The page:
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The Physiology of Synapses
- J. Eccles
- BiologySpringer Berlin Heidelberg
This chapter discusses the development of ideas on the synapse, the ionic mechanism generating the inhibitory postsynaptic potential, and the trophic and plastic properties of synapses.
Cholinergic and inhibitory synapses in a pathway from motor‐axon collaterals to motoneurones
The convergence of monosynaptic excitatory afferents on to many different species of alpha motoneurones
The excitatory synaptic action of climbing fibres on the Purkinje cells of the cerebellum
Investigation of this synaptic mechanism in the cerebellum of the cat has been based on the discovery by Szentagothai & Rajkovits (1959) that the climbing fibres have their cells of origin in the contralateral inferior olive.
Pharmacological studies on presynaptic inhibition
Physiological investigations on presynaptic inhibition have led to the hypothesis that it is effected by chemically transmitting synapses that impinge on the terminal knobs of excitatory synapses and exert a depolarizing action thereon.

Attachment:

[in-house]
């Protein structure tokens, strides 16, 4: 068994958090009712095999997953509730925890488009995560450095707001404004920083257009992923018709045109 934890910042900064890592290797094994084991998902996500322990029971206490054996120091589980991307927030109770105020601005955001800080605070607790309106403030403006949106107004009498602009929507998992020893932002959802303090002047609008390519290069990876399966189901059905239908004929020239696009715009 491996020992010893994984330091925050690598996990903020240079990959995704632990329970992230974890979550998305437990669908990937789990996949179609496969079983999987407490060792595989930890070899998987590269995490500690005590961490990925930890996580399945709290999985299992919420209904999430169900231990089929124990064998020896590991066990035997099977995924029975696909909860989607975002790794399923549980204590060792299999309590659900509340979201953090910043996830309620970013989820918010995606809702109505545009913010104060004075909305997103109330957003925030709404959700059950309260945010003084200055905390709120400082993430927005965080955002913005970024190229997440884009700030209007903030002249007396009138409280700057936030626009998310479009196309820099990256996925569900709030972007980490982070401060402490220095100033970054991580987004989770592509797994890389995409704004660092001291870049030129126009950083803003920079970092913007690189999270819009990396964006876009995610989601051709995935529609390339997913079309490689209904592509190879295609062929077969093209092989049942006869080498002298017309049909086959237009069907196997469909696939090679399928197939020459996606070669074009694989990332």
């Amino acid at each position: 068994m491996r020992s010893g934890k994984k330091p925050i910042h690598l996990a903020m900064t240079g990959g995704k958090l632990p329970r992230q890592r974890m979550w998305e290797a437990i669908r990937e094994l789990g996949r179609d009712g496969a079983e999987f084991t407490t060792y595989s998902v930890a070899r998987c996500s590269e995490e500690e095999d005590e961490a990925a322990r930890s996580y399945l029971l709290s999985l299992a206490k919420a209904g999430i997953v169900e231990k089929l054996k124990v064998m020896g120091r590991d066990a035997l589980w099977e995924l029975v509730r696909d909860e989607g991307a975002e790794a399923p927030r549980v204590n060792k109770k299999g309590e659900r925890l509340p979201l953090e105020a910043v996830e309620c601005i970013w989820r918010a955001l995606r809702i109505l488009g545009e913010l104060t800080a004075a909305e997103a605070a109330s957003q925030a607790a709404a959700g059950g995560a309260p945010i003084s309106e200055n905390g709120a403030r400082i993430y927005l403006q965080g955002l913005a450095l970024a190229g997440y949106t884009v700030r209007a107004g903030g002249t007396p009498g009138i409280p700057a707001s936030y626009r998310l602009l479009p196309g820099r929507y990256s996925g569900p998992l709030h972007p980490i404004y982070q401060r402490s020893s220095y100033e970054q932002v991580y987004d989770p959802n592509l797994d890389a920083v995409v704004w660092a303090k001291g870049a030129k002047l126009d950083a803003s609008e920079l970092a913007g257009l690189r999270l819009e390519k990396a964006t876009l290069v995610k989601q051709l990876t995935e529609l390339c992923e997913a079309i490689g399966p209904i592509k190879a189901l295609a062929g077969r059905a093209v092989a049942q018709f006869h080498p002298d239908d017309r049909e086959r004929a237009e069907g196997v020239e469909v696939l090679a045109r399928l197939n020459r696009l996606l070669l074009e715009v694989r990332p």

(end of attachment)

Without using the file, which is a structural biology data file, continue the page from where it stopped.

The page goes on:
Synaptic actions on motoneurones caused by impulses in Golgi tendon organ afferents
The specific ionic conductances and the ionic movements across the motoneuronal membrane that produce the inhibitory post‐synaptic potential
The interpretation of spike potentials of motoneurones
Parallel fibre stimulation and the responses induced thereby in the Purkinje cells of the cerebellum
Investigations by microelectrode recording established that this wave is produced by impulses propagating for at least 3 mm and at about 0.3 m/sec along a narrow superficial band or “beam” of parallel fibres, and there was an absolutely refractory period of less than 1 msec and impulse annihilation by collision.
Interactions between motoneurones and muscles in respect of the characteristic speeds of their responses
An analytic investigation into the influence of nerve on muscle has been accomplished by dividing and cross-uniting nerves to fast and slow muscles, so that motoneurones formerly innervating the fast muscle come to innervate the slow muscle by virtue of the regenerative outgrowth of their fibres.